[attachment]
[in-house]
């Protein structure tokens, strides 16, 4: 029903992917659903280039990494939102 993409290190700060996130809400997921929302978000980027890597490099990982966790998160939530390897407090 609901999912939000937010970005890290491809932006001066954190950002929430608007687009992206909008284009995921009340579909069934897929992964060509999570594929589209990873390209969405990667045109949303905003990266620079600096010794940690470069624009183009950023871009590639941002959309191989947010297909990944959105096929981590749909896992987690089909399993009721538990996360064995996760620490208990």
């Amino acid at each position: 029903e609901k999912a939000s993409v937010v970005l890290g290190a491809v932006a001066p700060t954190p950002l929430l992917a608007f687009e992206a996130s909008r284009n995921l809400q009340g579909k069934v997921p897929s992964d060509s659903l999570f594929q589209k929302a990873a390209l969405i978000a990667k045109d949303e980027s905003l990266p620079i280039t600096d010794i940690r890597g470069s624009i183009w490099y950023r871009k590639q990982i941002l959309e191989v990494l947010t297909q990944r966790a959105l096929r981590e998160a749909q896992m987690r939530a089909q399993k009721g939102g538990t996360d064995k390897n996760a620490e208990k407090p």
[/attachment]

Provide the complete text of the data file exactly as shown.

[in-house]
């Protein structure tokens, strides 16, 4: 029903992917659903280039990494939102 993409290190700060996130809400997921929302978000980027890597490099990982966790998160939530390897407090 609901999912939000937010970005890290491809932006001066954190950002929430608007687009992206909008284009995921009340579909069934897929992964060509999570594929589209990873390209969405990667045109949303905003990266620079600096010794940690470069624009183009950023871009590639941002959309191989947010297909990944959105096929981590749909896992987690089909399993009721538990996360064995996760620490208990």
């Amino acid at each position: 029903e609901k999912a939000s993409v937010v970005l890290g290190a491809v932006a001066p700060t954190p950002l929430l992917a608007f687009e992206a996130s909008r284009n995921l809400q009340g579909k069934v997921p897929s992964d060509s659903l999570f594929q589209k929302a990873a390209l969405i978000a990667k045109d949303e980027s905003l990266p620079i280039t600096d010794i940690r890597g470069s624009i183009w490099y950023r871009k590639q990982i941002l959309e191989v990494l947010t297909q990944r966790a959105l096929r981590e998160a749909q896992m987690r939530a089909q399993k009721g939102g538990t996360d064995k390897n996760a620490e208990k407090p």